Gov. Gavin Newsom signed a bill Monday written by Assemblyman Todd Gloria, D-San Diego, which is intended to end the Immigration and Customs Enforcement agency's practice of accessing gas and electric customer utility data to facilitate deportations.
Assembly Bill 2788 will prevent electric and gas utilities from disclosing a customer's electric or gas consumption data with immigrations authorities without a subpoena or judicial warrant starting Jan. 1, 2021.
"This is a tremendous victory for the privacy of all Californians and an important safeguard for our immigrant and refugee communities," Gloria said. "We know ICE has repeatedly accessed customer data from public utilities in California to learn not only where a person lives, but when they're home -- and it's been done without a court order."
U.S. & World
News from around the country and around the globe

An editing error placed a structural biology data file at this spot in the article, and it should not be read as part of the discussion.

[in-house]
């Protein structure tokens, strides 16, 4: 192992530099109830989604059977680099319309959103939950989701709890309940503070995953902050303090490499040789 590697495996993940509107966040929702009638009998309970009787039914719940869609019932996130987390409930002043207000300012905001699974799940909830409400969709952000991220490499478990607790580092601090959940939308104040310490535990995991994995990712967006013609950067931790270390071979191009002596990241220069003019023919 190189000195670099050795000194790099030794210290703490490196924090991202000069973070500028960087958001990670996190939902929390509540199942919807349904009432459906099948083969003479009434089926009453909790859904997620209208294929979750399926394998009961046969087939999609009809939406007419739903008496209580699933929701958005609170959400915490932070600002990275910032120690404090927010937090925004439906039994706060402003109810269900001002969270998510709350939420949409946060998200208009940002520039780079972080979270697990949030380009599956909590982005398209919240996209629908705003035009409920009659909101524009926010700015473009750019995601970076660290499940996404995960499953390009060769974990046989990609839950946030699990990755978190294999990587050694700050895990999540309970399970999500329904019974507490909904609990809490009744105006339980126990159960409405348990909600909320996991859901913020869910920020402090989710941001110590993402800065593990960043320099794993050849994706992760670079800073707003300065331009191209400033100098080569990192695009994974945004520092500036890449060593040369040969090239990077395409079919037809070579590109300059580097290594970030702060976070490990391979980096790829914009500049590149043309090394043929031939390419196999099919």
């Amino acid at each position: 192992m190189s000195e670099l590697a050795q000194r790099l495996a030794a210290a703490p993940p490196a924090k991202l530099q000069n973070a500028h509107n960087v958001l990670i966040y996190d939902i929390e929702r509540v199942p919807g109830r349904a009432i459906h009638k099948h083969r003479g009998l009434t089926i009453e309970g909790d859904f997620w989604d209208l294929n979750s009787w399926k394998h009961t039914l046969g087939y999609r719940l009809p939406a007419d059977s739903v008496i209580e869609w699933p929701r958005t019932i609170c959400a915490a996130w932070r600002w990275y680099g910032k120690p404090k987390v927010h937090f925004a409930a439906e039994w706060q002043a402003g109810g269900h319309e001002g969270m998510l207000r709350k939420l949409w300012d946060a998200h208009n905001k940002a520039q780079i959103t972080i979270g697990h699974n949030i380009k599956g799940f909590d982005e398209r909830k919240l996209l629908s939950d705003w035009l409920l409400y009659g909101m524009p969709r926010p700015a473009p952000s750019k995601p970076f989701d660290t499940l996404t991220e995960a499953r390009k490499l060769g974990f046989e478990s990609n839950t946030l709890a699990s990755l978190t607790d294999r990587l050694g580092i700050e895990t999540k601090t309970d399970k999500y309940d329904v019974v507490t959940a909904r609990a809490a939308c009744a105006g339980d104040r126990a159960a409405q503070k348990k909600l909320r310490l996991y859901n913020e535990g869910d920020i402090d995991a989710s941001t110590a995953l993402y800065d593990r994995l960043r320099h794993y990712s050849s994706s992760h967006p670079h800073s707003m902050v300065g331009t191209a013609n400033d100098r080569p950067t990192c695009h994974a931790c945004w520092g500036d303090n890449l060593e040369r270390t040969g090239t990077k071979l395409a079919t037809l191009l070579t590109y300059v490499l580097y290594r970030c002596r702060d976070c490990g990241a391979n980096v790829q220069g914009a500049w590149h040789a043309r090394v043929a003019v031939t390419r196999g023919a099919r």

Public utility data -- also known as smart meter data -- is particularly sensitive as it can reveal where a person lives, the number of people in a household, and when individuals are home, Gloria said. Current law prohibits public utilities from releasing data usage to a commercial third party without a customer's consent, unless there is a subpoena.
According to Gloria, ICE circumvents this process by using their own administrative subpoenas instead of securing judicial authority. AB 2788 is intended to close this gap in existing law and requires ICE to get a court-ordered subpoena or warrant to access this data.
"Government agencies should not have the right to harass communities. Utility customers deserve essential energy service without fear of surveillance of their smart meter data," said Mark Toney, executive director of The Utility Reform Network.
Under the rules of the California Public Utilities Commission, electric and gas utilities are required to annually report the number of demands received for disclosure of customer data. These transparency reports have revealed that ICE and other agencies have requested and received utility data from a large number of customers, with some utilities handing over data for thousands of people based on administrative subpoenas.